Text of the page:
Tradpubs are doing digital only imprints
Paperbooks are still largely done by tradpubs (traditional publishers). If you are an author and are going to be your own publisher, you are likely going to go with an e-book. Yes, you can use print-on-demand options, like Amazon’s
However, if you walk into a brick-and-mortar bookstore, the vast majority of the p-books you see will have been published by tradpubs.
If newly published p-books are going to be mass-produced, it’s likely going to depend on those traditional publishers.
That’s part of why it’s very interesting to see those tradpubs moving into e-book only imprints.
If that works really well, we could see the end of 100,000 print runs…maybe even 10,000.
That has all sorts of implications.
What does it do to brick-and-mortar stores?
What does it do to the used book market?
What does it do to p-book prices?
If very few books have large runs, it means that most bookstores won’t be able to have thousands of titles. It may make competition between stores just to be able to carry titles higher, and may make the “destination” bookstore the one that survives.
It might also mean that p-books are only a small feature in another kind of store…and that they could be a lot more expensive.
by Jim Milliot, Calvin Reid, Gabe Habash, and Rachel Deahl is a good survey of what tradpubs are doing with digital imprints.
An imprint, by the way, is a specialized line of books within a publisher.
Publishers are doing e-books only both not only for original books, but also for the “long tail” of older books.
I’m going to suggest you check out the article, but I do want to call out one interesting strategy.
F+W Media is doing an “all you can plan” for e-romances:
You can subscribe to the site for either $12.99 a month or $59.99 a year.
For that amount, you get online access to all of the books at the site…no restrictions.
New books are added each week.
While it’s not entirely clear to me, it appears that you can only read them online for that price, although they do talk about downloading.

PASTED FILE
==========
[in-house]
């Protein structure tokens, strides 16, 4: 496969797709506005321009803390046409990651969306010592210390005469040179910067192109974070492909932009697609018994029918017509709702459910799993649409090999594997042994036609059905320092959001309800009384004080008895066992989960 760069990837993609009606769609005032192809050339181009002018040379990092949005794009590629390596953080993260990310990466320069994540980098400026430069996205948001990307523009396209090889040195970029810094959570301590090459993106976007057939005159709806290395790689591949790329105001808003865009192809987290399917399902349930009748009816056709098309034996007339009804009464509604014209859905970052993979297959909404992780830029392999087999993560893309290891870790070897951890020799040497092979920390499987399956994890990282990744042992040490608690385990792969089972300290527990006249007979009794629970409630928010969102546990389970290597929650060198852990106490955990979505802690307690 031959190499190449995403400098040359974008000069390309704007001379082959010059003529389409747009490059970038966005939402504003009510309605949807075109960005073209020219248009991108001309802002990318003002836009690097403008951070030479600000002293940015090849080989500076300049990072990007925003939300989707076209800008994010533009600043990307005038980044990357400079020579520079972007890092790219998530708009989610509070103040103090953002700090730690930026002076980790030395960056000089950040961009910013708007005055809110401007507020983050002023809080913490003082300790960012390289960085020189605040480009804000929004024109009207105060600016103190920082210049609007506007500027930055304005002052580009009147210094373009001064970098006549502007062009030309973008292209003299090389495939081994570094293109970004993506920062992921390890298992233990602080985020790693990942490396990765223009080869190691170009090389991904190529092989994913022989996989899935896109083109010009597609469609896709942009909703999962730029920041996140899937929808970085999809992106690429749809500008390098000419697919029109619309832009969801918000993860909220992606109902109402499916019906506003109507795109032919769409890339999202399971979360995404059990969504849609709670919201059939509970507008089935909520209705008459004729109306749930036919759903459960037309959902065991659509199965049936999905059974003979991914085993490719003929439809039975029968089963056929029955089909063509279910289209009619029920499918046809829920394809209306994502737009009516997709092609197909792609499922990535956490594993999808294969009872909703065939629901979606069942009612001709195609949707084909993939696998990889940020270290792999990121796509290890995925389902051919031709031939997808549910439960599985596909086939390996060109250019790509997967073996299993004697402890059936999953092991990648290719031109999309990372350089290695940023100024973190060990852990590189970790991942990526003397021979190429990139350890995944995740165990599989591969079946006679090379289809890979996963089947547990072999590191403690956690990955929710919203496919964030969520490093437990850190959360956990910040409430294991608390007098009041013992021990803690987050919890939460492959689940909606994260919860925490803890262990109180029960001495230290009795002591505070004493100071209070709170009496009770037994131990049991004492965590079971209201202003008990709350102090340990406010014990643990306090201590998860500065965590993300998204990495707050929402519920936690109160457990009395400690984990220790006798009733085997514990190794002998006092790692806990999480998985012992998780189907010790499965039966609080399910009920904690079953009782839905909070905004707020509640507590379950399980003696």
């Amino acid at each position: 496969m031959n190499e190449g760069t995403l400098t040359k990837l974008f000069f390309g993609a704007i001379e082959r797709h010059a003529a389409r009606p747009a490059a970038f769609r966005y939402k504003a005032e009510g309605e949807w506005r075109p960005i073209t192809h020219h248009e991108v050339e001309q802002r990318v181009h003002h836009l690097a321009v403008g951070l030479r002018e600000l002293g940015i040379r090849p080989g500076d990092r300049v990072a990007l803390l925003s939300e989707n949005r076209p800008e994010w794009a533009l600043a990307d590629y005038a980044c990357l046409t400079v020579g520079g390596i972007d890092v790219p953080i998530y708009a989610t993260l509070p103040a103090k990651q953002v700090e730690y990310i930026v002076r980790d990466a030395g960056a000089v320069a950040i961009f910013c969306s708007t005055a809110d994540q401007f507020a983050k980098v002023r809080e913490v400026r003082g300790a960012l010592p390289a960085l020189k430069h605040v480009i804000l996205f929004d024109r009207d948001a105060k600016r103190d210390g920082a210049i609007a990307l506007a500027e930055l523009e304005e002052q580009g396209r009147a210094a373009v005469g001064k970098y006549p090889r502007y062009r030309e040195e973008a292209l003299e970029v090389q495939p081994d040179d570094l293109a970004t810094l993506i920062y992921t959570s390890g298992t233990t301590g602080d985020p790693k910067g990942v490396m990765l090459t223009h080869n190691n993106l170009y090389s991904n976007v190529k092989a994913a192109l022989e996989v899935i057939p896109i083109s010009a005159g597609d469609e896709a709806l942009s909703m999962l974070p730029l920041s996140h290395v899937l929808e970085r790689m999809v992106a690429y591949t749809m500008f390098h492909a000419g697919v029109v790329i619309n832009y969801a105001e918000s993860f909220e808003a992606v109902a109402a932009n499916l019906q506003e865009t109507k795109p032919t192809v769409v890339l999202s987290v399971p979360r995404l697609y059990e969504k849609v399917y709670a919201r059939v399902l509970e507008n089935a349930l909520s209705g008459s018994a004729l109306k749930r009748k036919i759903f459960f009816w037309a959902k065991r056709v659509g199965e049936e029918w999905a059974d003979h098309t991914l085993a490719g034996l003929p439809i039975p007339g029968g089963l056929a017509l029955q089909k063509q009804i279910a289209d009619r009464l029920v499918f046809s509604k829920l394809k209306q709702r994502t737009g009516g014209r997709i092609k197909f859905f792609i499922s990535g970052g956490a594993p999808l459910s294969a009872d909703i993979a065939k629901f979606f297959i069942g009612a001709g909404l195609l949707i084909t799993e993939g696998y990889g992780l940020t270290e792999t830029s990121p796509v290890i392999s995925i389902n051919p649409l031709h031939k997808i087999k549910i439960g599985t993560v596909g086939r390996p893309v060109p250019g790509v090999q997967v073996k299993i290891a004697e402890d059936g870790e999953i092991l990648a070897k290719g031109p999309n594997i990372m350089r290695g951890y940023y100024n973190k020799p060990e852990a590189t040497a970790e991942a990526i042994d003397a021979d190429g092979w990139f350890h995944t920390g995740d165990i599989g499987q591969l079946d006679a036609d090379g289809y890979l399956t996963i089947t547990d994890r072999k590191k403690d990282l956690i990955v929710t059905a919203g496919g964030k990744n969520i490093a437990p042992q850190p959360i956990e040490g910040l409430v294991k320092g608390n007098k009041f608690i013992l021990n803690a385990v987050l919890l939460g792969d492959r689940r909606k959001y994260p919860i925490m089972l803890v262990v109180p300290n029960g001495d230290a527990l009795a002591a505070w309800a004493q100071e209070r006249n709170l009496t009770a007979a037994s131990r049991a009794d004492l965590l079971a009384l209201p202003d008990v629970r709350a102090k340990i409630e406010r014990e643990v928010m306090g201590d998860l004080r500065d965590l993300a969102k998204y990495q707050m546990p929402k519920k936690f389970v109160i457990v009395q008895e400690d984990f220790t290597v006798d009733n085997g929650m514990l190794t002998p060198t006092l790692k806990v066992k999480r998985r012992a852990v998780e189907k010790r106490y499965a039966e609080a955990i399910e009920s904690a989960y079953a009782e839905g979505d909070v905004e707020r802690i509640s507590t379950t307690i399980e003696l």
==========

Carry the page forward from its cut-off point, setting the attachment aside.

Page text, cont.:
I’ve talked about subscription services as a possibility before, but this is one way to put it into practice. You don’t own the books, by the way…if you stop subscribing, you don’t have access to them.
I’ve been careful in this post to talk about “mass-produced” p-books. The PW article gives you details about when there might be print runs (and what the royalties for authors are…sell more, get more, for one thing), but it also talks about print-on-demand.
Print-on-demand doesn’t have the economy of scale of a full print run though. Oh, I probably should define those terms. When a publisher does a “print run”, a certain number of copies are printed, basically at the same time. They do that before they know how many will actually sell…and they do end up buying back copies (usually for store credit…at least, that’s how it worked when I managed a bookstore) that don’t sell.
Print-on-demand doesn’t print a book until you know there is a sale. Less economy of csale…but less waste as well.
Does that balance out?
Not at all! CreateSpace p-books are much more expensive, from what I’ve seen, than their e-book counterparts.
Here are a few examples for you:
The Fallen Star (Fallen Star Series Book 1) $0.99 as an e-book, $14.99 p-book
Informed Consent $0.99 as an e-book, $11.99 p-book
Out of the Black $4.95 as an e-book, $17.99 p-book
I just looked at the most popular Kindle store books “published by CreateSpace”, and pulled out a few.
As you can see, a POD book, at least in this case, is typically ten dollars or more than the e-book.
I’ve shared with you before my reader Roger Knights’ ideas on print-on-demand machines in stores.
If those could be done profitably (which both requires them to be able to produce the books inexpensively enough and have the books and the experience that shoppers want), that would be another challenge to traditional large print runs.
I think if I worked in a giant “book factory”, I’d be a bit concerned.
What do you think? Are the days of the traditional publisher doing huge print runs on the way out? Would you pay for an all-you-can-read program? What if the books were only available for you to read online? Will e-publishing imprints bring back out-of-print books…could someone revive the Ace Doubles that way, for example? Feel free to let me and my readers know what you think by commenting on this post.
This post by Bufo Calvin originally appeared in the I Love My Kindle blog.